The specter of resource nationalism in Mongolia has come to haunt Rio Tinto (NYSE:RIO) once again. The Mongolian government has announced its cancellation of the decision made in 2009, under which it converted the Shivee Tolgoi and Javhlant exploration licenses held by Oyu Tolgoi and Entree Gold, into mining licenses. The licenses now stand suspended, pending review of the decision.
Oyu Tolgoi owns 80% interest and Entree 20% interest in production from the mining licenses. Oyu Tolgoi is controlled by Rio Tinto through its Turquoise Hill Resources unit. The Mongolian government has a 34% stake in Oyu Tolgoi, which it is keen to increase to 50%. 
The government’s move is being seen as a tactic to exert pressure on Rio, ahead of key talks over funding for the mine which will run out in three days. The two sides are slated to meet on February 27 and 28, to hash out problems and find a compromise. The larger dispute is about ownership in the mine. The Mongolian government is desirous of increasing its stake to 50% immediately in violation of the agreement signed with Rio, which only provides for incremental government ownership over time.
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Impact On Rio
Rio stands to lose from the cancellation of the mine licenses because it is Entree Gold’s biggest shareholder, with 23.6% of the shares. The area covered by the license contains 25% of the inferred mineral resources of the Oyu Tolgoi vein, according to Financial Times calculations based on technical reports.
What the Mongolian government ostensibly intends to do is to transfer Entree Gold’s licenses to Oyu Tolgoi, in order to boost its own revenues since it owns a part of Oyu Tolgoi. While Rio Tinto is obviously a stakeholder in Oyu Tolgoi as well, its overall revenue share will go down if licenses are cancelled.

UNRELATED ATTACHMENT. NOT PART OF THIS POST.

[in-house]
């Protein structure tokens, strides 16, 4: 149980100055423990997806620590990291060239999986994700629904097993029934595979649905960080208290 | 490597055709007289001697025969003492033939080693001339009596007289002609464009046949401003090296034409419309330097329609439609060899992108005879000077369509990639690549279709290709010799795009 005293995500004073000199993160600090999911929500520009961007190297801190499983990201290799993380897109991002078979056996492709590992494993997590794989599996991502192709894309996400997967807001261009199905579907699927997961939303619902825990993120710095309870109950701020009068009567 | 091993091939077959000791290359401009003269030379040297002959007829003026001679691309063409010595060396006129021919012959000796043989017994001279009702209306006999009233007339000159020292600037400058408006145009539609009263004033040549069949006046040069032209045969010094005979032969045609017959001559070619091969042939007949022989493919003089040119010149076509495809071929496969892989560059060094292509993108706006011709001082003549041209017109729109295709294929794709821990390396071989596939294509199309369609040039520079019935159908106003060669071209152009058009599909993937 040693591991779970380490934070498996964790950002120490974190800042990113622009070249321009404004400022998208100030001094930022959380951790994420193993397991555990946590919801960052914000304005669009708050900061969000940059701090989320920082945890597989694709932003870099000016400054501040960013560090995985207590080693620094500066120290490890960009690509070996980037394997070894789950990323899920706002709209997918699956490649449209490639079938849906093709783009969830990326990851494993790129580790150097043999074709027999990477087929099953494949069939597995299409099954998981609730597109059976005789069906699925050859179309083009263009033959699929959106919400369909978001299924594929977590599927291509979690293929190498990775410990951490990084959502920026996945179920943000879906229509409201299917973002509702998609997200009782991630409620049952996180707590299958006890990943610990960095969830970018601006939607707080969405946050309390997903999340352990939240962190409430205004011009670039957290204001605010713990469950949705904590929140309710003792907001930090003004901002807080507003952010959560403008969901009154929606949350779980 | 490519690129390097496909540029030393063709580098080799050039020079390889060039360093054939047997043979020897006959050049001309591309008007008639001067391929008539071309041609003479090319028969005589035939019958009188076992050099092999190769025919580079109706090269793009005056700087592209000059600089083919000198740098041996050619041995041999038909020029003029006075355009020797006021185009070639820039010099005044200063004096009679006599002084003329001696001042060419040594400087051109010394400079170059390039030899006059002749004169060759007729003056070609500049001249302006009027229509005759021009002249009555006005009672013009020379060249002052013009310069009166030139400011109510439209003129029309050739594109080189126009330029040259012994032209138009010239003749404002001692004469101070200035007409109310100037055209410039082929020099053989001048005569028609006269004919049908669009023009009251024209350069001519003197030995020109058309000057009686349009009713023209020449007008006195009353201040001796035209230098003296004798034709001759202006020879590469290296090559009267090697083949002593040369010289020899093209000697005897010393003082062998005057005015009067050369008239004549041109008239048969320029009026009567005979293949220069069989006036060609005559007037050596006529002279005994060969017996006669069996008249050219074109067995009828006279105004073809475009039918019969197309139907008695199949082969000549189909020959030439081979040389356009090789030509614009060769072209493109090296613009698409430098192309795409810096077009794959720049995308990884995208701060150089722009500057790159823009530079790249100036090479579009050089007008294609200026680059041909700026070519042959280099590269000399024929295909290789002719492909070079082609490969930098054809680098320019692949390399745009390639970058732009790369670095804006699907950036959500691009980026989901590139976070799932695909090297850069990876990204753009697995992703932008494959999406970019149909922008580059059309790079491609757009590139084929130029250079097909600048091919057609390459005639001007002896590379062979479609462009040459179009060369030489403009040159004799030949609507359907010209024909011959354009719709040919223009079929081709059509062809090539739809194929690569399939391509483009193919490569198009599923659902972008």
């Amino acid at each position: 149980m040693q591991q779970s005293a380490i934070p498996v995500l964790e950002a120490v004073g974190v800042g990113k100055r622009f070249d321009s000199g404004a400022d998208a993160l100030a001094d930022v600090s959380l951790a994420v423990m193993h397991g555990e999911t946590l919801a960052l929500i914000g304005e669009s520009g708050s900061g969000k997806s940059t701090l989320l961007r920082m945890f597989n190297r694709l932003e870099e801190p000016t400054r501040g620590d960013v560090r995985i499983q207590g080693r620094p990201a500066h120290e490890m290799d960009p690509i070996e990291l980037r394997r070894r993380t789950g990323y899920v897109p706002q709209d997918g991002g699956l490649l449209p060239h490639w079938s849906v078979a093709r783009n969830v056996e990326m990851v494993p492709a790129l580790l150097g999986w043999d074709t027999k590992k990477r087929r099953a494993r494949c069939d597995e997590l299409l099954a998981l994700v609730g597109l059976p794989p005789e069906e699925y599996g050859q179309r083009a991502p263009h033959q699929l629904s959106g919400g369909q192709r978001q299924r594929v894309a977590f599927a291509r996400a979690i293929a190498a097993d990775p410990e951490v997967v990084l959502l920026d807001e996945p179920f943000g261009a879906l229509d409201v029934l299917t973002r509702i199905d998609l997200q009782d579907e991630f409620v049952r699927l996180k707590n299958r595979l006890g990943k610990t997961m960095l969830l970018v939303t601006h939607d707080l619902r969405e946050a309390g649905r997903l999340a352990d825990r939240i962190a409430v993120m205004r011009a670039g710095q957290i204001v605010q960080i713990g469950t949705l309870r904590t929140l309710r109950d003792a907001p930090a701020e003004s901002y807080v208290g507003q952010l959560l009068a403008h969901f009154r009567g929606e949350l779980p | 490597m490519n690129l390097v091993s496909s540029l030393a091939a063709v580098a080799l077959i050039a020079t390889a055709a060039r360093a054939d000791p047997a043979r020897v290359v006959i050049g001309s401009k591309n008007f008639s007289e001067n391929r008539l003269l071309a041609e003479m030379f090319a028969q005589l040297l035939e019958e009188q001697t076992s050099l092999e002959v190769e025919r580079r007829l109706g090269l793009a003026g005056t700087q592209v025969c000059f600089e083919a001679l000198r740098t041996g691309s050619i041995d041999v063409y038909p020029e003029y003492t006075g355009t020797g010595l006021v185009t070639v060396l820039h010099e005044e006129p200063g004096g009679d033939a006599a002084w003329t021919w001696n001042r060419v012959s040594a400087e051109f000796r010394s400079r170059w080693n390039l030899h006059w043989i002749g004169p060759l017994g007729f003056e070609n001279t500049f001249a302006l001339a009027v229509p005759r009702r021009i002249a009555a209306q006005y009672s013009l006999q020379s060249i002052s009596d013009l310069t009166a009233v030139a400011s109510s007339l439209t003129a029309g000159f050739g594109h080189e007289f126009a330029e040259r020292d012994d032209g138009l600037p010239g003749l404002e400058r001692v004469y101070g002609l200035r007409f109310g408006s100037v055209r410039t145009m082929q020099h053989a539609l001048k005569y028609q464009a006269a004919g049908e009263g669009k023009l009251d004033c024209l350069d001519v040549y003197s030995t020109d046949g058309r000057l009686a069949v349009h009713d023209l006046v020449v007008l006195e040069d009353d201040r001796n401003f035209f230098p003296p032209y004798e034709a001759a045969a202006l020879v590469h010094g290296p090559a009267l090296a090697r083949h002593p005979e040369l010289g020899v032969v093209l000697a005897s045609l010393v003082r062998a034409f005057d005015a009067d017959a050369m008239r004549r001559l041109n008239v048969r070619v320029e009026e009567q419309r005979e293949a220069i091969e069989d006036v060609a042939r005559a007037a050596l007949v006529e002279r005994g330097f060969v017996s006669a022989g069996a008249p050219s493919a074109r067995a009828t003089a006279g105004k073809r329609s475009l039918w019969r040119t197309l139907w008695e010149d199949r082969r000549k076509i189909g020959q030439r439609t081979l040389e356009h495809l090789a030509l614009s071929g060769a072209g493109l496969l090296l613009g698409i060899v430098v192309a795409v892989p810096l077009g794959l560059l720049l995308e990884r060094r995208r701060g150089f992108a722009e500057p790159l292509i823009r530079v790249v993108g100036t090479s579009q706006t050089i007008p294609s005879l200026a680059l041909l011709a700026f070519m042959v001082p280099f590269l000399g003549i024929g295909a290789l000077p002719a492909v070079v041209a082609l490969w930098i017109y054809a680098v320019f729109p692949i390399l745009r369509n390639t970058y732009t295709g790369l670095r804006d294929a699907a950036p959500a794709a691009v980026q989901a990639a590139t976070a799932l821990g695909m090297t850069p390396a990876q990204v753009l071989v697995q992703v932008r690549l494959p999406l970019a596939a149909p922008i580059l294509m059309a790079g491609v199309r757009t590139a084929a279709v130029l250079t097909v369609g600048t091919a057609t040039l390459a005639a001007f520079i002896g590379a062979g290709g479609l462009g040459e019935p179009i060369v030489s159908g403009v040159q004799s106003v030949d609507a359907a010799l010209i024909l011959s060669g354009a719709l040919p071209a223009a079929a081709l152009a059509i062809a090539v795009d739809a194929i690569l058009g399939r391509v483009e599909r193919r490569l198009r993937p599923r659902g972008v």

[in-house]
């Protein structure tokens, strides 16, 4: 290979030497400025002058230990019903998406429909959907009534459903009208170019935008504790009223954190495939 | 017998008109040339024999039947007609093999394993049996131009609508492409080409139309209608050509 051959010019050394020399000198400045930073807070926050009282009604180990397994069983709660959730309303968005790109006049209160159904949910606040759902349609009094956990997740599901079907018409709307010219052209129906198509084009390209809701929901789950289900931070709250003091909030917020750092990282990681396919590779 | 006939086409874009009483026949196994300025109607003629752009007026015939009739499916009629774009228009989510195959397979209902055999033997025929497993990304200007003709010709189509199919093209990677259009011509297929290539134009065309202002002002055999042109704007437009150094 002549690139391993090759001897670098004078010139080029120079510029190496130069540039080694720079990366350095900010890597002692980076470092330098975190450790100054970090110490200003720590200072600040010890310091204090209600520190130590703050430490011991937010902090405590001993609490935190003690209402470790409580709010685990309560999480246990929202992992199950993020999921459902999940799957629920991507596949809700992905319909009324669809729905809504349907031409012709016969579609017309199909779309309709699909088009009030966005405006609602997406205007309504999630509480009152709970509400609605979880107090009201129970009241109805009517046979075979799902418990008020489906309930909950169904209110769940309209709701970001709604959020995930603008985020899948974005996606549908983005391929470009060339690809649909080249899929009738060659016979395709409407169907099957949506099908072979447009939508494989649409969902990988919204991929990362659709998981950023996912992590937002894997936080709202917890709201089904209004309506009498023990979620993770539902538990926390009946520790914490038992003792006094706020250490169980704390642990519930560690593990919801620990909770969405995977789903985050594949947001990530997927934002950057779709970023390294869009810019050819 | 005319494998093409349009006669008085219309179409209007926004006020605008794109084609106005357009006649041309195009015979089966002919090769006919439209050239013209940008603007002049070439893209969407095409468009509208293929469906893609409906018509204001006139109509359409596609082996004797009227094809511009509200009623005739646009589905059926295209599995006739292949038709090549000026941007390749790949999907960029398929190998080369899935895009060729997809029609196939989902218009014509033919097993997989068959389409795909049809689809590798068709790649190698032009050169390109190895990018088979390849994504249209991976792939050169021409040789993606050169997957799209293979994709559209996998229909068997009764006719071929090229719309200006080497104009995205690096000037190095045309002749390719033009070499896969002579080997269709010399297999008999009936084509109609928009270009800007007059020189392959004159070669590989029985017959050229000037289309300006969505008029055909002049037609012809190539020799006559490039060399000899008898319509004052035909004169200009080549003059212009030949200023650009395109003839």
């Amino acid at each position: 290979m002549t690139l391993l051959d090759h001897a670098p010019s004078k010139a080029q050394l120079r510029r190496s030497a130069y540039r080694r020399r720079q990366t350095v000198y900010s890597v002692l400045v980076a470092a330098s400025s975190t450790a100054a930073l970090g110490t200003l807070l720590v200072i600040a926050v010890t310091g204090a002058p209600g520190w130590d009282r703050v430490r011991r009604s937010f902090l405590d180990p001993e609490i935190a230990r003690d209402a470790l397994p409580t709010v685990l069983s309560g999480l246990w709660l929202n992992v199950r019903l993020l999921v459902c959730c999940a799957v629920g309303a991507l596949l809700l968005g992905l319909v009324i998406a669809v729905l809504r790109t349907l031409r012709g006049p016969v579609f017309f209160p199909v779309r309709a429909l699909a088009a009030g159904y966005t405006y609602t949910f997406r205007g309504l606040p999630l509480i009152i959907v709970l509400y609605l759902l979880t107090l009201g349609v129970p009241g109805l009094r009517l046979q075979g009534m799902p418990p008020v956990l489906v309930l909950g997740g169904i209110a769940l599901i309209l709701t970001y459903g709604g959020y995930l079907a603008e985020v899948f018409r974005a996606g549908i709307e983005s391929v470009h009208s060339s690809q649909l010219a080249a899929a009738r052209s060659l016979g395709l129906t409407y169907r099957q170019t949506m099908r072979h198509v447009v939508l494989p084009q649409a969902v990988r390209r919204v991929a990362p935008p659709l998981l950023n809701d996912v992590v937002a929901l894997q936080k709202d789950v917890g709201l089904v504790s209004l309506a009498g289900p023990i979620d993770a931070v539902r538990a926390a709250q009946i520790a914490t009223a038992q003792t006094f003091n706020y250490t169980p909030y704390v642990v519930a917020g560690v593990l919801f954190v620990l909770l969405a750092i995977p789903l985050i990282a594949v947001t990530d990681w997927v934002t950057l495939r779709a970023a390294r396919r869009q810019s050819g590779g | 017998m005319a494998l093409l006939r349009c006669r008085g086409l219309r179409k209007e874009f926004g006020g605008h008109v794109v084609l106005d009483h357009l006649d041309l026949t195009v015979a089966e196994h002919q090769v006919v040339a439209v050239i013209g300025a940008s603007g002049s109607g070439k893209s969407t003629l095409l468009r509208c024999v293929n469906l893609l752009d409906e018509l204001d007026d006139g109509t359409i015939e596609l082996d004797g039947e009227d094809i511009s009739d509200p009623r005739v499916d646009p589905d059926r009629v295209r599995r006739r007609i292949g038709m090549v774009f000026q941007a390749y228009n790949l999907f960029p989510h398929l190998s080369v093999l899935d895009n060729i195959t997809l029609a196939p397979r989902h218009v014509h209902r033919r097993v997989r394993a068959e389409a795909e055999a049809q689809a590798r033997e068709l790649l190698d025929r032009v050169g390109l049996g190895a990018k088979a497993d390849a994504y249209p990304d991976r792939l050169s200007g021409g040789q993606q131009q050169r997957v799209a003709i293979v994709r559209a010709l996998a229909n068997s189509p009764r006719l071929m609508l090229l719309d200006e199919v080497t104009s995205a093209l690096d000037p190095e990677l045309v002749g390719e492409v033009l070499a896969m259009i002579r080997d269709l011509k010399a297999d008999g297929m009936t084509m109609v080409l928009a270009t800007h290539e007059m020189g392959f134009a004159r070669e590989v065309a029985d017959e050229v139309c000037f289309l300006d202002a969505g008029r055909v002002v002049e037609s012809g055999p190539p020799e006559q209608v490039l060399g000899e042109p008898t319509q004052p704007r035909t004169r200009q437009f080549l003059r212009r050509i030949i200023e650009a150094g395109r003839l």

The Larger Issue
Financing for the $6.6 billion Oyu Tolgoi copper and gold mine, which will become the world’s five largest once it reaches full production, runs out in three days, and talks to extend its funding are being held on February 27 and 28. If an agreement is not reached, either the mine will have to suspend operations or Rio will be forced to extend it a credit line.
The outcome is crucial to both sides. At full capacity, production from Oyu Tolgoi will account for nearly a third of Mongolia’s economy, while Rio Tinto is dependent on the mine to drive growth outside its massive iron ore business. Having suffered massive writedowns in its aluminum business for two consecutive years, Rio is looking for avenues to allow significant yet profitable diversification from iron ore. Also, almost all of Rio’s iron ore production is tied up in the Pilbara region of Australia, where cyclones are quite common and lead to production outages.
While the main grouse of the Mongolian government is budget overruns, we wonder why Rio wouldn’t want to control costs. It has been a stated objective of the company to reduce costs, reaffirmed in its latest earnings release and presentation through quantified cost saving targets for the next three years. The step is essential to stabilize the company’s financials and shore up its balance sheet.
If the two sides fail to reach an agreement in talks and Rio decides not to extend a credit line to Oyu Tolgoi, we see international arbitration as its only option. But that would delay production beyond June 2013 – Rio’s stated target. This will have an impact on the company’s performance for 2013. Also, arbitration proceedings are not enforceable, so little may be gained in the end even if Rio wins.
We have a Trefis price estimate for Rio of $45, which will be revised now that the fourth quarter earnings results are out.Notes:
- Mongolia puts pressure on Rio Tinto ahead of Oyu Tolgoi talks, Reuters [↩]
- Mongolia suspends key Oyu Tolgoi licences, Financial Times [↩]